The Federal Government is on track to pass a $2 trillion stimulus bill—the largest in U.S. history—that will send checks to American households to help counter the economic effects of the COVID-19 Coronavirus.
The Better Business Bureau and the Federal Trade Commission warned consumers that scammers may try to defraud Americans by claiming they need to pay money as a condition of receiving government relief. Cases are being reported of email phishing attacks as well as messages received via text or social media.
The government will not be communicating directly to you with personal information via a text message or social media. Closely examine any messages you receive in case they are a scam, and ignore or report them if you determine them to be fraudulent. There are three key signs of fraud to look for:
- The federal government won’t ask you to pay anything upfront—such as fees and charges—to get this money. Anyone who says otherwise is a scammer.
- The government will not call to ask for your Social Security number, bank account, or credit card number. Anyone who does is a scammer.
- The checks will soon be distributed but aren’t yet a reality. Anyone who tells you they can get you the money now is a scammer.
We are tracking a number of reports about these kinds of scams (March 26, 2020).
This change most visibly affects single sign-on, but any application that authenticates directly to ldap.ualr.edu will also be affected (and could also be a source of lockouts due to failed password attempts).
- Beginning April 27, 2015, more than 10 failed attempts to log in using your NetID (within a 30 minute period) will now place your account into a locked state.
- The lockout is temporary. The account will automatically unlock itself 30 minutes after it was locked (whereupon, if it is still under attack, it can be locked again).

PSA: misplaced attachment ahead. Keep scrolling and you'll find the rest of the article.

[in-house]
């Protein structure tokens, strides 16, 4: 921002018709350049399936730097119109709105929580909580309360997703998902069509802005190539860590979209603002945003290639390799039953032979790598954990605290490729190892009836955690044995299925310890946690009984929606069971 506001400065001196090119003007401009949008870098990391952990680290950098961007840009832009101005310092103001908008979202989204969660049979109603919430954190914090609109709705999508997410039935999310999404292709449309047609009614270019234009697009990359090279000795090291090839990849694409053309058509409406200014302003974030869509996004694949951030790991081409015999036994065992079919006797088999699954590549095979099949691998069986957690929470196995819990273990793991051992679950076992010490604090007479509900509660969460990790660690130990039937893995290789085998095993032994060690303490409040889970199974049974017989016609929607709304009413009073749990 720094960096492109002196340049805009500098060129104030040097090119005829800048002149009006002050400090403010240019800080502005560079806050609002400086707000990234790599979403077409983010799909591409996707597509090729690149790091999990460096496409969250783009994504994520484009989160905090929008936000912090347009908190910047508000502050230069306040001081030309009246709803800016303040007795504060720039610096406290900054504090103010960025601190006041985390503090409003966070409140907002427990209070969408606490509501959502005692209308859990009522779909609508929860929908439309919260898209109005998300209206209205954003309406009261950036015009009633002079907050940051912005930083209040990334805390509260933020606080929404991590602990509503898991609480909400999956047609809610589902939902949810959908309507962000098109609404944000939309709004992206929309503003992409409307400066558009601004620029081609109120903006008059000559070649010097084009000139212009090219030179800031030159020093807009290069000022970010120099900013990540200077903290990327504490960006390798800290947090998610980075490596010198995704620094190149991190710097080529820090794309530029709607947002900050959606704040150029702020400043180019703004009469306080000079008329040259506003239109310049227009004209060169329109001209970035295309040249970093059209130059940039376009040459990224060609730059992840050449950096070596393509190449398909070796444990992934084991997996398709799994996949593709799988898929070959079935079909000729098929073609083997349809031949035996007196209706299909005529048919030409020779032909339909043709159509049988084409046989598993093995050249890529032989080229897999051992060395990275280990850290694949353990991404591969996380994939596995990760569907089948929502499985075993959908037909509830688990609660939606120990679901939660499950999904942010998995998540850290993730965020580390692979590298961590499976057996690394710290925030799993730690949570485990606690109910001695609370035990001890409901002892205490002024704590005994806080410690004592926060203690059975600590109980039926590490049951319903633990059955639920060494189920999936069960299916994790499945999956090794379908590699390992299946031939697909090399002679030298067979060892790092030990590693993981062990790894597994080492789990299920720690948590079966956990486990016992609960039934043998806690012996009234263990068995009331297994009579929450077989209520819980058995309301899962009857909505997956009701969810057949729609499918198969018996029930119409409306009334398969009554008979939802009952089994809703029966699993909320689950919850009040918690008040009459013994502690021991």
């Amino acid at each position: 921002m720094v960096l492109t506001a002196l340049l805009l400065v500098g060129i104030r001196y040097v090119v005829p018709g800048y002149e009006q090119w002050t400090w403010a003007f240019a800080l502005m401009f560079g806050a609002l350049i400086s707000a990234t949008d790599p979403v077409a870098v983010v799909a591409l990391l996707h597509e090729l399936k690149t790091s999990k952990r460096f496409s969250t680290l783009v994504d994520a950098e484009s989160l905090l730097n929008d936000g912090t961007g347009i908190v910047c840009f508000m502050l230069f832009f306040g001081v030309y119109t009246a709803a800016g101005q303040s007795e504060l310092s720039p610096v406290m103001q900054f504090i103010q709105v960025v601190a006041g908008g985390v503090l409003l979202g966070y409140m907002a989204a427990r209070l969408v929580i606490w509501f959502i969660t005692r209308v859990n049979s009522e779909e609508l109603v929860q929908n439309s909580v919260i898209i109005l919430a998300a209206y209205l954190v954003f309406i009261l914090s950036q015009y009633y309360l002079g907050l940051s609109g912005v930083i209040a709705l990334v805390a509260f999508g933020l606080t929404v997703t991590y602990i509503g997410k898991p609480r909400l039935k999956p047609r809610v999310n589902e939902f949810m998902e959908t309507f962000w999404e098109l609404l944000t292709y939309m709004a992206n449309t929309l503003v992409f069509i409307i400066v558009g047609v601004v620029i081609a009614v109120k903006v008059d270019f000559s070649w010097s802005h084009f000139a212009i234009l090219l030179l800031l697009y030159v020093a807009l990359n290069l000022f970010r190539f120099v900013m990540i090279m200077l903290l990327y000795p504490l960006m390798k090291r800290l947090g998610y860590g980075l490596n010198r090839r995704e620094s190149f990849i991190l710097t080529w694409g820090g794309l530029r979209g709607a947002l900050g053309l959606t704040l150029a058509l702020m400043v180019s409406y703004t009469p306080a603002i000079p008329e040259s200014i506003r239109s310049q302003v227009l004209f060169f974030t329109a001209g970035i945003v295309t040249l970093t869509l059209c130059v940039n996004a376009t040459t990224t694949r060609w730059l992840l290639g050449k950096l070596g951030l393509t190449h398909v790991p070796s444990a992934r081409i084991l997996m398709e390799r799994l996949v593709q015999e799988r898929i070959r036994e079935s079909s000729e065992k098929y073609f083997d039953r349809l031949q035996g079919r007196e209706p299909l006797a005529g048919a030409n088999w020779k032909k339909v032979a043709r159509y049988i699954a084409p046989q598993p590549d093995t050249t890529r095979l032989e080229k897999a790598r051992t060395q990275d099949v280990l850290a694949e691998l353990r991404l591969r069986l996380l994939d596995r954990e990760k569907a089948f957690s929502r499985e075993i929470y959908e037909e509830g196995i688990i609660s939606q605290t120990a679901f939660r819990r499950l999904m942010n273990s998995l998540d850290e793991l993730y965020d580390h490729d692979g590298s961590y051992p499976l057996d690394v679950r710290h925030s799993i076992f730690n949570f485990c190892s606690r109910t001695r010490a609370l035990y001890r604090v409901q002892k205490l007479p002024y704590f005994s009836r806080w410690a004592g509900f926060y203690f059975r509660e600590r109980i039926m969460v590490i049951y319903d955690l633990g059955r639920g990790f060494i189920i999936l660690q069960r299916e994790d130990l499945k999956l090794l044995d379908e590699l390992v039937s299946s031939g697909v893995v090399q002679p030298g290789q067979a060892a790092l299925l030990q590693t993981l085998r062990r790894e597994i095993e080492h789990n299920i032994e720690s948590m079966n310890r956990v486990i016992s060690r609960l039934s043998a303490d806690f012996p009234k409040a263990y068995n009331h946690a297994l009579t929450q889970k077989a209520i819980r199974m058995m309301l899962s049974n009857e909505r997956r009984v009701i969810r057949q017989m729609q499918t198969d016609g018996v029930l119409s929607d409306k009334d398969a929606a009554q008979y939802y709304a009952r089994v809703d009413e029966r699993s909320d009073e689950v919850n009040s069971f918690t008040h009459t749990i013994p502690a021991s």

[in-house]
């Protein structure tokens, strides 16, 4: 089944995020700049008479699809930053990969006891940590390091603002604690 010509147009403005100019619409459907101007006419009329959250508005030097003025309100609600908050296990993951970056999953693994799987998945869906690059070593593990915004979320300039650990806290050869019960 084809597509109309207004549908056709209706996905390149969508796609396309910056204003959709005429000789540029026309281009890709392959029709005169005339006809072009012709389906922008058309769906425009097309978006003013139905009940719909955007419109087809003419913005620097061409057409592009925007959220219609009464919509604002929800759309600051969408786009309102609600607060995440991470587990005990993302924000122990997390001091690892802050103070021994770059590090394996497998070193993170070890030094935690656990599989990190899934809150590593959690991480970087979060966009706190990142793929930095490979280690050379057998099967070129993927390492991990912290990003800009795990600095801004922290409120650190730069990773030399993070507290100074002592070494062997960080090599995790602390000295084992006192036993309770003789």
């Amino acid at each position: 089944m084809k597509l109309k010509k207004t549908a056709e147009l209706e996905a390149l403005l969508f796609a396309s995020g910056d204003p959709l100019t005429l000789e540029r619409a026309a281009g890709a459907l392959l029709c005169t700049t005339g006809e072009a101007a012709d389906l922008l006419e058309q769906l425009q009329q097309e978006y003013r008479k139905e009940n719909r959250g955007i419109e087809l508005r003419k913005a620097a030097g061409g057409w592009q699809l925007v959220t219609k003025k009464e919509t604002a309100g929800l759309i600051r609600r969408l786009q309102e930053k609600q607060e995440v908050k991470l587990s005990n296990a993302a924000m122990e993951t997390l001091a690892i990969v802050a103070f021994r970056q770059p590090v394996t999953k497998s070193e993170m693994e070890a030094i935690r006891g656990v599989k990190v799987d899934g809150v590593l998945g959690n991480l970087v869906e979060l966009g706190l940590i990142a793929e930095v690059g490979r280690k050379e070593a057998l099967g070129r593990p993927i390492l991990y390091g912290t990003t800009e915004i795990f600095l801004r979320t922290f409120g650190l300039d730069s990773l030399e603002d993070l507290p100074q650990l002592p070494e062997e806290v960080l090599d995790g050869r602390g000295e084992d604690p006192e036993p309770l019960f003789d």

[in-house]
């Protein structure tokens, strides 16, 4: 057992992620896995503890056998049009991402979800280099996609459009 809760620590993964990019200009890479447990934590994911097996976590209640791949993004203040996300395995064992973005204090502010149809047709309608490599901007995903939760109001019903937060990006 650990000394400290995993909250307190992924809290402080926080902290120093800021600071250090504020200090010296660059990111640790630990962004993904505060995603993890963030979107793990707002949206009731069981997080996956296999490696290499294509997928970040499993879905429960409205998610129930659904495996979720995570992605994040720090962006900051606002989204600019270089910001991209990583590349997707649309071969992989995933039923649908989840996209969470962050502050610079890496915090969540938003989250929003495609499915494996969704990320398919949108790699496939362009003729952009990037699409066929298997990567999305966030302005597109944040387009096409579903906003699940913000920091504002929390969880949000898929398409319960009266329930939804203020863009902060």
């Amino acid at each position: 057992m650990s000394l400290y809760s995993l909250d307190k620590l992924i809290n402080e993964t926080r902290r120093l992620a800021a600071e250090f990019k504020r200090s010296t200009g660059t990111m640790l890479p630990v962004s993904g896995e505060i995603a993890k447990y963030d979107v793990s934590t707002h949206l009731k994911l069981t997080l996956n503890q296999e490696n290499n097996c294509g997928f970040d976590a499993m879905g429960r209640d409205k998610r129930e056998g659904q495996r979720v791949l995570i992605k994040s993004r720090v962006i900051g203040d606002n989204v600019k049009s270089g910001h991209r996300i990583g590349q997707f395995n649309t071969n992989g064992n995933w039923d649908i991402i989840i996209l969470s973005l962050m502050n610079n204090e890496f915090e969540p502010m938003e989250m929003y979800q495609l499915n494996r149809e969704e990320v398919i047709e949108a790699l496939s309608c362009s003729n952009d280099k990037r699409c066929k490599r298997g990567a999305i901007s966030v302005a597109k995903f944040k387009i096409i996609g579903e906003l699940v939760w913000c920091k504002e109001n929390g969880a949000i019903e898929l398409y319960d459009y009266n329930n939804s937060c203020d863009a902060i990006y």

- While your account is locked, you will not be able to log in using your NetID.
- You can unlock your account yourself immediately by resetting your password or contacting IT Services for assistance.
Why would my account be locked?
More than 10 failed log-in attempts (due to incorrect password) within a 30 minute period will cause your account to be locked. More than 10 failed attempts in a short period of time is not normal behavior for an account owner but likely a result of someone trying to guess another person's password.
These attacks are normally automated to try the most commonly used passwords along with multiple variations (changing letters into numbers, etc.) as quickly as possible. By locking your account during such an attack, the attacker cannot log in using your NetID even if they guess your current password.
How do I know if my account is locked?
If you are logging in to one of our single sign-on (SSO)–enabled services (Google Apps, Blackboard, etc.)—and you have a locked account—you will be prevented from logging in with your NetID and see the following message.
What should I do if my account is locked?
Locked accounts will automatically unlock themselves after 30 minutes (but can be re-locked if still under attack).
You can immediately unlock your account by resetting your password. We recommend that you contact IT Services to report a locked account—even if you have unlocked it yourself—especially if you feel that your account may be compromised.
How do I protect my account?
Once someone decides to attack your account, there is little you can do to avoid the locked status. Locking your account is a safety measure to make it impossible for the attacker to continue to try and successfully log in to campus services using your NetID. However, prior to being attacked, the best possible ways you can protect your account from being compromised due to an attack of this nature include
- using a complex password
- using a password you do not use anywhere else
- be wary of anyone asking for your password